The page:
Home for good
A faith-based program in Charlotte, N.C., uses trained mentors to help keep African Americans out of prison.
March 27, 2012 | Editor's note: Madeline McClenney-Sadler, founder of Exodus Foundation.org, will co-teach with Sarah Jobe a seminar called “Reconciliation in the Context of Prisons” at the 2012 Summer Institute at Duke Divinity School.
Bondel Cook has spent more than half of his 49 years incarcerated, serving time in five states on a variety of drug- and robbery-related charges. His last stint was at Central Prison in Raleigh, N.C., where he served 16 years for assault with a deadly weapon. Since his release on parole in 2008, he has marked his longest stretch as a free man since age 16.
For the first time in his adult life, he truly believes he has seen the inside of a jail cell for the last time. He credits Exodus Foundation.org, a faith-based organization dedicated to stopping the flow of African Americans into prison, for making the difference.
“I needed help and support, and Exodus gave me assurance that they were more than a job-readiness program and wanted to help a brother out with the issues of life,” Cook said. “All my life, I’ve been somebody’s number or statistic. The approach of Exodus is not to judge me but to make me accountable.”
Exodus Foundation.org is the brainchild of the Rev. Dr. Madeline McClenney-Sadler, an ordained Baptist minister. She views the mass incarceration of African-Americans as a crisis; according to the U.S. Bureau of Justice Statistics, blacks accounted for nearly 40 percent of the total prison and jail population in 2009, while making up just 12 percent of the U.S. population in the 2010 census. She has made changing those numbers her life’s work.
During her childhood in Richmond, Va., McClenney-Sadler’s parents impressed upon her and her siblings their responsibility for making a difference in their community. While earning a degree in finance and then a master of divinity at Howard University, she volunteered at the Community for Creative Non-Violence, the homeless shelter run by nationally known homeless activist Mitch Snyder. This experience was formative.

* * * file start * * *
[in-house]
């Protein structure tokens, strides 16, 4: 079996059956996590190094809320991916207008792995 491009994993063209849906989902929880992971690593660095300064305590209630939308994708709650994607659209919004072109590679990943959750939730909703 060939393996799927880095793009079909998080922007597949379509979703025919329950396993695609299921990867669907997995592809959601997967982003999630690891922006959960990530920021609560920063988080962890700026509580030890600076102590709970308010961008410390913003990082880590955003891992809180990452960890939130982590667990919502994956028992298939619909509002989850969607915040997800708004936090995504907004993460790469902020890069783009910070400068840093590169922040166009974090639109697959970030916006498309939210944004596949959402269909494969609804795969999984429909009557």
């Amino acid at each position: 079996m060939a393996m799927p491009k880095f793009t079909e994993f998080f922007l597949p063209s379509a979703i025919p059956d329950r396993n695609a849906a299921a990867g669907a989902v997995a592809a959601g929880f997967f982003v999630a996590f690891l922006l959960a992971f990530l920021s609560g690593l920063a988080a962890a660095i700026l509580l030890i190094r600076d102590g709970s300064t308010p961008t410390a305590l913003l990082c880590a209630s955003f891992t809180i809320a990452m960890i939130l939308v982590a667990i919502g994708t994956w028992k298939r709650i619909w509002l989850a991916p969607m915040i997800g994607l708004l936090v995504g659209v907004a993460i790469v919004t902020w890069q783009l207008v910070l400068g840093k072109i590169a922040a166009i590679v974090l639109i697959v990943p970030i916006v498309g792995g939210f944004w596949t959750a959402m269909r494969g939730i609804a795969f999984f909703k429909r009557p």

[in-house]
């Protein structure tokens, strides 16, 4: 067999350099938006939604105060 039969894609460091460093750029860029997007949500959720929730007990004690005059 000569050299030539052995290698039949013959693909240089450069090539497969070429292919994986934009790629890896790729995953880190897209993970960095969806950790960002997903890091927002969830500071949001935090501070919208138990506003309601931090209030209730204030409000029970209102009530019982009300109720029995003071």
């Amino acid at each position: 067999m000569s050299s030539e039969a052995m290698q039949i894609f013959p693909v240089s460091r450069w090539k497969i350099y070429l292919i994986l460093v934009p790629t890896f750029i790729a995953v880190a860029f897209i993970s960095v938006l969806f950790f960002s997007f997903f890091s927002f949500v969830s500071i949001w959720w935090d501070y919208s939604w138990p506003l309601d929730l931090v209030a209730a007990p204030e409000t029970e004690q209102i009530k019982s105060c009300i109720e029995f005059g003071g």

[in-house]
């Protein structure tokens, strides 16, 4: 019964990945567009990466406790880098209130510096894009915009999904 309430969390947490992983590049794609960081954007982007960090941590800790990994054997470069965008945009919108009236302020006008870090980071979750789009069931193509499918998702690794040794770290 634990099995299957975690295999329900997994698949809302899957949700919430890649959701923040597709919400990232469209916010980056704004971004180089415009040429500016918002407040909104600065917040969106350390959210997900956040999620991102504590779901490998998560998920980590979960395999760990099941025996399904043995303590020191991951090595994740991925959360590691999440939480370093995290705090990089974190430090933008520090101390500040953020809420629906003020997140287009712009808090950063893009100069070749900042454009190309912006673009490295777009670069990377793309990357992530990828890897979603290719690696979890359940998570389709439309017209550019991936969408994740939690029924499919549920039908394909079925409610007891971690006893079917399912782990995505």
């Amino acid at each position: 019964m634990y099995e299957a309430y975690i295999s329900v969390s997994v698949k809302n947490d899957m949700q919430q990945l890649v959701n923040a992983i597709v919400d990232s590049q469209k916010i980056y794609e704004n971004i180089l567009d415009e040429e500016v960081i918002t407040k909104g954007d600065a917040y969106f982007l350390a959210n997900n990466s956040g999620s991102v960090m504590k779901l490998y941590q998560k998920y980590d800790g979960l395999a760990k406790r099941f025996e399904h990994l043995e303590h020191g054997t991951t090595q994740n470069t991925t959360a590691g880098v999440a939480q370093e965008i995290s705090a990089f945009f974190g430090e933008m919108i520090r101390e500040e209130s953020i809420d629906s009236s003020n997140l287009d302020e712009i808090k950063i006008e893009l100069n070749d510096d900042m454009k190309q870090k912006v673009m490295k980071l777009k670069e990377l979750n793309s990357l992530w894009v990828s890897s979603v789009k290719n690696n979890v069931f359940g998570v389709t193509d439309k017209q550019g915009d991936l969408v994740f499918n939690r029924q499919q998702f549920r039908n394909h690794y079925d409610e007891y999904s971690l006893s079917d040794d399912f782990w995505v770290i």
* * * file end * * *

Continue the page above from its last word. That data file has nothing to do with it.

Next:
Questions to consider:
- Exodus Foundation drew from existing models in another field. Can cross-disciplinary exchanges strengthen your work?
- What capacities does your organization have that might translate into resources for vulnerable people in your community?
- Can mentoring be a means to practice holy friendship? What makes mentoring as a Christian ministry different from other models?
- Having an impact on social issues requires patience. How does Exodus Foundation model patience and endurance for the long haul?
“Half the people in the shelter were coming home from prison,” she said. “They had burned bridges, and this was the only place where they could find shelter.”
The desire to minister to ex-convicts in a meaningful way stayed with her when she moved to Durham, N.C., to pursue her Ph.D. at Duke University. She became involved in the prison ministry at a women’s correctional facility through her church and worked as a sentencing specialist with Reentry Inc. in Raleigh to learn the intricacies of the criminal justice system.
Her involvement with prison ministries made her aware of their shortcomings.
“The predominant model of going in to pray and sing hymns is not enough,” she said. “It reflects our own standoffishness and fear [of this population] that causes us to limit our ministry to the safety of the prison. True ministry requires a greater level of comfort with the risk involved. For many, there is a need to be reconciled with family members and their communities. We help people find their way back into the community.”
Without help, returning citizens, as McClenney-Sadler calls them, will more likely than not end up behind bars again.
“We know that 70 percent will return to prison within five years without community support, and roughly 50 percent will return within three years,” she said. She points to a study from the Department of Labor that found that having a mentor after release is a better predictor of whether a person will return to prison than anything else, including housing or employment.
Exodus’ Red Sea Crossings mentoring program seeks to provide this support. It’s this program, McClenney-Sadler said, that sets Exodus apart from other social service programs designed to help the formerly incarcerated.
“Our focus is on being a new set of friends for those coming out of prison,” she said.